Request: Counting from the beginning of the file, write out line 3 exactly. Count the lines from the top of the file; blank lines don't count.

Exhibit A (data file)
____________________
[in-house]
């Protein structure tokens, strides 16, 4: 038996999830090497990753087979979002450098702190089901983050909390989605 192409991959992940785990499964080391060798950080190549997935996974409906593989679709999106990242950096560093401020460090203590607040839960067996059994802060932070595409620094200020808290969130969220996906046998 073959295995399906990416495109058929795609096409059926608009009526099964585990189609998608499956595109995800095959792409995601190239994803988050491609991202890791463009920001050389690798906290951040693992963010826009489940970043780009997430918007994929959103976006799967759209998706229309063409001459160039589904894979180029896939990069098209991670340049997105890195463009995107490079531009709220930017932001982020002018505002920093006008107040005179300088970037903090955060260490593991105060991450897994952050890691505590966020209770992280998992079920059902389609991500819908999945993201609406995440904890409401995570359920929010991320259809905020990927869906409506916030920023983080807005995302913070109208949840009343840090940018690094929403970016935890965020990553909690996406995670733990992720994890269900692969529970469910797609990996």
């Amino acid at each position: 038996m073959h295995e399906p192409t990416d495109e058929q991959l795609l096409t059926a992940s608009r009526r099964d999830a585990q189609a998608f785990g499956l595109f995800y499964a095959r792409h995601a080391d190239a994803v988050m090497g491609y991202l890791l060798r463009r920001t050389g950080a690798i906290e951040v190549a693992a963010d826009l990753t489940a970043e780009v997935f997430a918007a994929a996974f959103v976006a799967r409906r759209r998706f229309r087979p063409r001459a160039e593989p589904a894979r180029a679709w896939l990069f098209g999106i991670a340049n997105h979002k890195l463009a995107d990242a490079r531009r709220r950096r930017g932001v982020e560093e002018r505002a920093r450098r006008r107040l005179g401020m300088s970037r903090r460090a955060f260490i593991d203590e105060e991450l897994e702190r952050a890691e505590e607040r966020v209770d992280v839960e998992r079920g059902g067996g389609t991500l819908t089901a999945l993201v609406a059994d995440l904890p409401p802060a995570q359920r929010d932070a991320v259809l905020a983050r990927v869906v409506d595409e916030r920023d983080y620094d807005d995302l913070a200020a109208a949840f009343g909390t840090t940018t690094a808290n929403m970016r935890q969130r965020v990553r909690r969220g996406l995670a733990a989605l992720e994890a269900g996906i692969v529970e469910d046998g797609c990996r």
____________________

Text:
């Amino acid at each position: 038996m073959h295995e399906p192409t990416d495109e058929q991959l795609l096409t059926a992940s608009r009526r099964d999830a585990q189609a998608f785990g499956l595109f995800y499964a095959r792409h995601a080391d190239a994803v988050m090497g491609y991202l890791l060798r463009r920001t050389g950080a690798i906290e951040v190549a693992a963010d826009l990753t489940a970043e780009v997935f997430a918007a994929a996974f959103v976006a799967r409906r759209r998706f229309r087979p063409r001459a160039e593989p589904a894979r180029a679709w896939l990069f098209g999106i991670a340049n997105h979002k890195l463009a995107d990242a490079r531009r709220r950096r930017g932001v982020e560093e002018r505002a920093r450098r006008r107040l005179g401020m300088s970037r903090r460090a955060f260490i593991d203590e105060e991450l897994e702190r952050a890691e505590e607040r966020v209770d992280v839960e998992r079920g059902g067996g389609t991500l819908t089901a999945l993201v609406a059994d995440l904890p409401p802060a995570q359920r929010d932070a991320v259809l905020a983050r990927v869906v409506d595409e916030r920023d983080y620094d807005d995302l913070a200020a109208a949840f009343g909390t840090t940018t690094a808290n929403m970016r935890q969130r965020v990553r909690r969220g996406l995670a733990a989605l992720e994890a269900g996906i692969v529970e469910d046998g797609c990996r």